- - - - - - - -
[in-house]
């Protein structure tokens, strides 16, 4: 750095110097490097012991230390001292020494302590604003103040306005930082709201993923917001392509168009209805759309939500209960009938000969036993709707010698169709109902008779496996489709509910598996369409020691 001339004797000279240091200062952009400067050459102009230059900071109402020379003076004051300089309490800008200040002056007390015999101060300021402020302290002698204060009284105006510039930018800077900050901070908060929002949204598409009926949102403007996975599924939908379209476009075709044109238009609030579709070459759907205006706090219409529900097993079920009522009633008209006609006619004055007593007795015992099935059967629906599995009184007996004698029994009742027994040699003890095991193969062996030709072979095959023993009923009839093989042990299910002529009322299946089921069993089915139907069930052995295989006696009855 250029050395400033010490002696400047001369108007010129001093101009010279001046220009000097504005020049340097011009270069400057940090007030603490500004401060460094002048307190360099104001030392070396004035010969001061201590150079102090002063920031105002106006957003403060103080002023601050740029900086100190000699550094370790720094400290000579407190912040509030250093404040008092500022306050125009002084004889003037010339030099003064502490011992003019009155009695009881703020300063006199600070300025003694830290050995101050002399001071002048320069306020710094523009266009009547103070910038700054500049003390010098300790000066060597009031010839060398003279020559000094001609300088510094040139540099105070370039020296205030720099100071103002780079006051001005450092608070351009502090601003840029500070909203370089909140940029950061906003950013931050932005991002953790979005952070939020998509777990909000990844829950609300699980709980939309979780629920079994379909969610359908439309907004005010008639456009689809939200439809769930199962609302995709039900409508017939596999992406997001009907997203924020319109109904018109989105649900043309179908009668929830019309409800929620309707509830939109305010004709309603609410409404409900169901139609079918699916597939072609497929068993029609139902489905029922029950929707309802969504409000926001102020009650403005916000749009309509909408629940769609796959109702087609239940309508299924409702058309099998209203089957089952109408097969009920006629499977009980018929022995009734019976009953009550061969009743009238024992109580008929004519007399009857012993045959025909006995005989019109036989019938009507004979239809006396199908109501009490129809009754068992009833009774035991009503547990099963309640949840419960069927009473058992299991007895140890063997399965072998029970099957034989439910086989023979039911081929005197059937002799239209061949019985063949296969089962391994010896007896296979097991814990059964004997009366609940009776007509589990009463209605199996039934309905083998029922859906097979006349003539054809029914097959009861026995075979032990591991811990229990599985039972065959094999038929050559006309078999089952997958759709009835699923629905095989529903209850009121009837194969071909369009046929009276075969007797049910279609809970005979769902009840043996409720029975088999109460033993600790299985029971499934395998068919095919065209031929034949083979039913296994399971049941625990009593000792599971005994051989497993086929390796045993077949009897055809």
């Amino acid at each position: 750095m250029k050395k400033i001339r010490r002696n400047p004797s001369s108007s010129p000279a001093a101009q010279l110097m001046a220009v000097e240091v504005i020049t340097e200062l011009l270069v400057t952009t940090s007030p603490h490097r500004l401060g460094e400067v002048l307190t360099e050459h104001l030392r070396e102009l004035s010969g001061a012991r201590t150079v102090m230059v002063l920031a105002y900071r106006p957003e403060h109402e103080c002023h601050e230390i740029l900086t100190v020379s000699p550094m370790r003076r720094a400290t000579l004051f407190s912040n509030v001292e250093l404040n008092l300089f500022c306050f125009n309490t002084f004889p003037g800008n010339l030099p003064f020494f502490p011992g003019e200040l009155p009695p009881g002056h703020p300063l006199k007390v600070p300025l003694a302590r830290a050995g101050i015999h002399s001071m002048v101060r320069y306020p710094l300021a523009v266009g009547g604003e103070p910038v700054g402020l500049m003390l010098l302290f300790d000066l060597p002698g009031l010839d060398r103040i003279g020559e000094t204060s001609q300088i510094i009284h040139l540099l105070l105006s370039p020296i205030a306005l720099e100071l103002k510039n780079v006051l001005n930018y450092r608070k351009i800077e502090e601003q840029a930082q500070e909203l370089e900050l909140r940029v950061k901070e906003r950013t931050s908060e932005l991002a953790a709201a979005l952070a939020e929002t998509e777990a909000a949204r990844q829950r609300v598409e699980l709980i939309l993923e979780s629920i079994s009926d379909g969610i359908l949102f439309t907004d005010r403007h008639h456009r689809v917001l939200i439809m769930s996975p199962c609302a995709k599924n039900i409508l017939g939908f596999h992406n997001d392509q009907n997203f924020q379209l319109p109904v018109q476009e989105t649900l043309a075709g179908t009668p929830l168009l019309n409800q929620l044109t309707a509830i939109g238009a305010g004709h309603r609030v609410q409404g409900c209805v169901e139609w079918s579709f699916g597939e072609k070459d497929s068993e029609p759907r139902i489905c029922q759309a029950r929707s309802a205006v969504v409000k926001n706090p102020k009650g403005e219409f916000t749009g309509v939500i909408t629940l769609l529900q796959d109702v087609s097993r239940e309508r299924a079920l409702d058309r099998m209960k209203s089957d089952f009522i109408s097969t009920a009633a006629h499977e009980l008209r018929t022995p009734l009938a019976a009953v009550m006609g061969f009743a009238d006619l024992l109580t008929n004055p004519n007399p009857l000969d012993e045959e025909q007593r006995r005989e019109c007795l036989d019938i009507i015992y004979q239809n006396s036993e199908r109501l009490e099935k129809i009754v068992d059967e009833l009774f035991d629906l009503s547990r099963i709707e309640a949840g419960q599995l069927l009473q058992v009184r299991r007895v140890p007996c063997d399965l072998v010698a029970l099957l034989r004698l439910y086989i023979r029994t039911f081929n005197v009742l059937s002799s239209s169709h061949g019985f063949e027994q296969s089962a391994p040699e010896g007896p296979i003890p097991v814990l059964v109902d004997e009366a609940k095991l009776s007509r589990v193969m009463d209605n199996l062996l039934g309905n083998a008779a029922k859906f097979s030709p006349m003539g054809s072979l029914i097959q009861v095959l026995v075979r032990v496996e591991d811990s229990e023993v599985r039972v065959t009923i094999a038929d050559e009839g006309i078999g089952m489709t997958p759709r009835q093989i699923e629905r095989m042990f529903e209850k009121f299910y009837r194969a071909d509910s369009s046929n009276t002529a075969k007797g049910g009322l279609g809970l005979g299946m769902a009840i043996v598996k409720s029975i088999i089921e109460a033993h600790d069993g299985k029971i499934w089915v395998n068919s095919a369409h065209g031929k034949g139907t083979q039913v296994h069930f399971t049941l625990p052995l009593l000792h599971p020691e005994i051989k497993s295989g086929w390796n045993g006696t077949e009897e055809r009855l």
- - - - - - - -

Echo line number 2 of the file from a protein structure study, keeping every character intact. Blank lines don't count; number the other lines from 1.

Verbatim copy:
């Protein structure tokens, strides 16, 4: 750095110097490097012991230390001292020494302590604003103040306005930082709201993923917001392509168009209805759309939500209960009938000969036993709707010698169709109902008779496996489709509910598996369409020691 001339004797000279240091200062952009400067050459102009230059900071109402020379003076004051300089309490800008200040002056007390015999101060300021402020302290002698204060009284105006510039930018800077900050901070908060929002949204598409009926949102403007996975599924939908379209476009075709044109238009609030579709070459759907205006706090219409529900097993079920009522009633008209006609006619004055007593007795015992099935059967629906599995009184007996004698029994009742027994040699003890095991193969062996030709072979095959023993009923009839093989042990299910002529009322299946089921069993089915139907069930052995295989006696009855 250029050395400033010490002696400047001369108007010129001093101009010279001046220009000097504005020049340097011009270069400057940090007030603490500004401060460094002048307190360099104001030392070396004035010969001061201590150079102090002063920031105002106006957003403060103080002023601050740029900086100190000699550094370790720094400290000579407190912040509030250093404040008092500022306050125009002084004889003037010339030099003064502490011992003019009155009695009881703020300063006199600070300025003694830290050995101050002399001071002048320069306020710094523009266009009547103070910038700054500049003390010098300790000066060597009031010839060398003279020559000094001609300088510094040139540099105070370039020296205030720099100071103002780079006051001005450092608070351009502090601003840029500070909203370089909140940029950061906003950013931050932005991002953790979005952070939020998509777990909000990844829950609300699980709980939309979780629920079994379909969610359908439309907004005010008639456009689809939200439809769930199962609302995709039900409508017939596999992406997001009907997203924020319109109904018109989105649900043309179908009668929830019309409800929620309707509830939109305010004709309603609410409404409900169901139609079918699916597939072609497929068993029609139902489905029922029950929707309802969504409000926001102020009650403005916000749009309509909408629940769609796959109702087609239940309508299924409702058309099998209203089957089952109408097969009920006629499977009980018929022995009734019976009953009550061969009743009238024992109580008929004519007399009857012993045959025909006995005989019109036989019938009507004979239809006396199908109501009490129809009754068992009833009774035991009503547990099963309640949840419960069927009473058992299991007895140890063997399965072998029970099957034989439910086989023979039911081929005197059937002799239209061949019985063949296969089962391994010896007896296979097991814990059964004997009366609940009776007509589990009463209605199996039934309905083998029922859906097979006349003539054809029914097959009861026995075979032990591991811990229990599985039972065959094999038929050559006309078999089952997958759709009835699923629905095989529903209850009121009837194969071909369009046929009276075969007797049910279609809970005979769902009840043996409720029975088999109460033993600790299985029971499934395998068919095919065209031929034949083979039913296994399971049941625990009593000792599971005994051989497993086929390796045993077949009897055809």